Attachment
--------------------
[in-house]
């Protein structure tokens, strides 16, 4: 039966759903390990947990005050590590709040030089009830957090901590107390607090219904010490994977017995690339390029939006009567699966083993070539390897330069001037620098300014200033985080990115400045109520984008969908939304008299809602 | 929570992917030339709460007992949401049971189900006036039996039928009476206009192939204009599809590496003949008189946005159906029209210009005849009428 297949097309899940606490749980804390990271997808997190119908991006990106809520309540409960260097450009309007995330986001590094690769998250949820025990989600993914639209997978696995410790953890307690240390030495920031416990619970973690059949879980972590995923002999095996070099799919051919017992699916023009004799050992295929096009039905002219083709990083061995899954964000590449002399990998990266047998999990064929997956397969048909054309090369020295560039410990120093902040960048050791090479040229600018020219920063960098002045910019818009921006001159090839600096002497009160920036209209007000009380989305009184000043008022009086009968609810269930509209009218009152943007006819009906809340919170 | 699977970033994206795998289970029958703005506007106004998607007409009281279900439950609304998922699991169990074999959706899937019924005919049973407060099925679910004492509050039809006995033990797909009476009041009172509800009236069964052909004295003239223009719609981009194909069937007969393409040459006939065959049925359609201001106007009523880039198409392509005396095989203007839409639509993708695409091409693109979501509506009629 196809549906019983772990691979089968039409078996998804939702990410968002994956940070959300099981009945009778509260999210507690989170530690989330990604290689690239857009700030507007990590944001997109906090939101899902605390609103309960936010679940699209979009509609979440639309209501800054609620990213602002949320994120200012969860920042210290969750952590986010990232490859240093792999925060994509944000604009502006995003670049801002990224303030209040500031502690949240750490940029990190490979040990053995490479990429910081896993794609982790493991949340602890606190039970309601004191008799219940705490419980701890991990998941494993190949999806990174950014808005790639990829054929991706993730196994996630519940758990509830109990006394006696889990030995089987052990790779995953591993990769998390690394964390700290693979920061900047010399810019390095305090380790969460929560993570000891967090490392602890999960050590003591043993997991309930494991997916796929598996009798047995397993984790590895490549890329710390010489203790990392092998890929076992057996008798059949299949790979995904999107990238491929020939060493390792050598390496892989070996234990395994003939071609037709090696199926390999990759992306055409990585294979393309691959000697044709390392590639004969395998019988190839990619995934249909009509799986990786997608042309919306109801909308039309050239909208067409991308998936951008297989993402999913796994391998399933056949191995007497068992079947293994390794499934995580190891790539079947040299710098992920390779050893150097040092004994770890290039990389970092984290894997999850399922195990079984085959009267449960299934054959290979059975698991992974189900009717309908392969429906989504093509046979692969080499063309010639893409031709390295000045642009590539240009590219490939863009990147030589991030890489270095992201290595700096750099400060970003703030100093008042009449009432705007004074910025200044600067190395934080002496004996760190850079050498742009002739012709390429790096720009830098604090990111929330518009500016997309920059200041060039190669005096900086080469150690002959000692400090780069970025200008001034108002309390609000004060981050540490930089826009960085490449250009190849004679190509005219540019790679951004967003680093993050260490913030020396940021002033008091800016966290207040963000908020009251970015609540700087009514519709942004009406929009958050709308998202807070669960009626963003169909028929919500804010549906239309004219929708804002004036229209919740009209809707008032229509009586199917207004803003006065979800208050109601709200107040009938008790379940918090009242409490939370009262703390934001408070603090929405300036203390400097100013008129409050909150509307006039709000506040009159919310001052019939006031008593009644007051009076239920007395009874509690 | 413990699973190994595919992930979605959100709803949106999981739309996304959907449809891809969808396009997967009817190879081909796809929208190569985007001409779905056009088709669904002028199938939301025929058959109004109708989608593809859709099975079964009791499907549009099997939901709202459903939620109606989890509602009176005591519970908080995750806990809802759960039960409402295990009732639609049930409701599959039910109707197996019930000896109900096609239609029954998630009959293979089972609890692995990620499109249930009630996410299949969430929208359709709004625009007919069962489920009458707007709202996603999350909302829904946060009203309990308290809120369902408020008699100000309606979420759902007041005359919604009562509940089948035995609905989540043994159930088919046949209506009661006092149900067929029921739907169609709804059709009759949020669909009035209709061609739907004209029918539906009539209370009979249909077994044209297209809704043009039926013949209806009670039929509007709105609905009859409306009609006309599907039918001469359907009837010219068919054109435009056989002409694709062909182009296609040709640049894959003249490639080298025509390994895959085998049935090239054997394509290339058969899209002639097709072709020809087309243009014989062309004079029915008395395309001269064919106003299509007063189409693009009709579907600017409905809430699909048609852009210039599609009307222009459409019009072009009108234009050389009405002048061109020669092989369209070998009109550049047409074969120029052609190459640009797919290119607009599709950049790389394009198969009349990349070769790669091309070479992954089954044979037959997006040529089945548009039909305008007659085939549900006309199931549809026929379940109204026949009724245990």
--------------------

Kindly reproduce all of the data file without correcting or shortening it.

[in-house]
């Protein structure tokens, strides 16, 4: 039966759903390990947990005050590590709040030089009830957090901590107390607090219904010490994977017995690339390029939006009567699966083993070539390897330069001037620098300014200033985080990115400045109520984008969908939304008299809602 | 929570992917030339709460007992949401049971189900006036039996039928009476206009192939204009599809590496003949008189946005159906029209210009005849009428 297949097309899940606490749980804390990271997808997190119908991006990106809520309540409960260097450009309007995330986001590094690769998250949820025990989600993914639209997978696995410790953890307690240390030495920031416990619970973690059949879980972590995923002999095996070099799919051919017992699916023009004799050992295929096009039905002219083709990083061995899954964000590449002399990998990266047998999990064929997956397969048909054309090369020295560039410990120093902040960048050791090479040229600018020219920063960098002045910019818009921006001159090839600096002497009160920036209209007000009380989305009184000043008022009086009968609810269930509209009218009152943007006819009906809340919170 | 699977970033994206795998289970029958703005506007106004998607007409009281279900439950609304998922699991169990074999959706899937019924005919049973407060099925679910004492509050039809006995033990797909009476009041009172509800009236069964052909004295003239223009719609981009194909069937007969393409040459006939065959049925359609201001106007009523880039198409392509005396095989203007839409639509993708695409091409693109979501509506009629 196809549906019983772990691979089968039409078996998804939702990410968002994956940070959300099981009945009778509260999210507690989170530690989330990604290689690239857009700030507007990590944001997109906090939101899902605390609103309960936010679940699209979009509609979440639309209501800054609620990213602002949320994120200012969860920042210290969750952590986010990232490859240093792999925060994509944000604009502006995003670049801002990224303030209040500031502690949240750490940029990190490979040990053995490479990429910081896993794609982790493991949340602890606190039970309601004191008799219940705490419980701890991990998941494993190949999806990174950014808005790639990829054929991706993730196994996630519940758990509830109990006394006696889990030995089987052990790779995953591993990769998390690394964390700290693979920061900047010399810019390095305090380790969460929560993570000891967090490392602890999960050590003591043993997991309930494991997916796929598996009798047995397993984790590895490549890329710390010489203790990392092998890929076992057996008798059949299949790979995904999107990238491929020939060493390792050598390496892989070996234990395994003939071609037709090696199926390999990759992306055409990585294979393309691959000697044709390392590639004969395998019988190839990619995934249909009509799986990786997608042309919306109801909308039309050239909208067409991308998936951008297989993402999913796994391998399933056949191995007497068992079947293994390794499934995580190891790539079947040299710098992920390779050893150097040092004994770890290039990389970092984290894997999850399922195990079984085959009267449960299934054959290979059975698991992974189900009717309908392969429906989504093509046979692969080499063309010639893409031709390295000045642009590539240009590219490939863009990147030589991030890489270095992201290595700096750099400060970003703030100093008042009449009432705007004074910025200044600067190395934080002496004996760190850079050498742009002739012709390429790096720009830098604090990111929330518009500016997309920059200041060039190669005096900086080469150690002959000692400090780069970025200008001034108002309390609000004060981050540490930089826009960085490449250009190849004679190509005219540019790679951004967003680093993050260490913030020396940021002033008091800016966290207040963000908020009251970015609540700087009514519709942004009406929009958050709308998202807070669960009626963003169909028929919500804010549906239309004219929708804002004036229209919740009209809707008032229509009586199917207004803003006065979800208050109601709200107040009938008790379940918090009242409490939370009262703390934001408070603090929405300036203390400097100013008129409050909150509307006039709000506040009159919310001052019939006031008593009644007051009076239920007395009874509690 | 413990699973190994595919992930979605959100709803949106999981739309996304959907449809891809969808396009997967009817190879081909796809929208190569985007001409779905056009088709669904002028199938939301025929058959109004109708989608593809859709099975079964009791499907549009099997939901709202459903939620109606989890509602009176005591519970908080995750806990809802759960039960409402295990009732639609049930409701599959039910109707197996019930000896109900096609239609029954998630009959293979089972609890692995990620499109249930009630996410299949969430929208359709709004625009007919069962489920009458707007709202996603999350909302829904946060009203309990308290809120369902408020008699100000309606979420759902007041005359919604009562509940089948035995609905989540043994159930088919046949209506009661006092149900067929029921739907169609709804059709009759949020669909009035209709061609739907004209029918539906009539209370009979249909077994044209297209809704043009039926013949209806009670039929509007709105609905009859409306009609006309599907039918001469359907009837010219068919054109435009056989002409694709062909182009296609040709640049894959003249490639080298025509390994895959085998049935090239054997394509290339058969899209002639097709072709020809087309243009014989062309004079029915008395395309001269064919106003299509007063189409693009009709579907600017409905809430699909048609852009210039599609009307222009459409019009072009009108234009050389009405002048061109020669092989369209070998009109550049047409074969120029052609190459640009797919290119607009599709950049790389394009198969009349990349070769790669091309070479992954089954044979037959997006040529089945548009039909305008007659085939549900006309199931549809026929379940109204026949009724245990």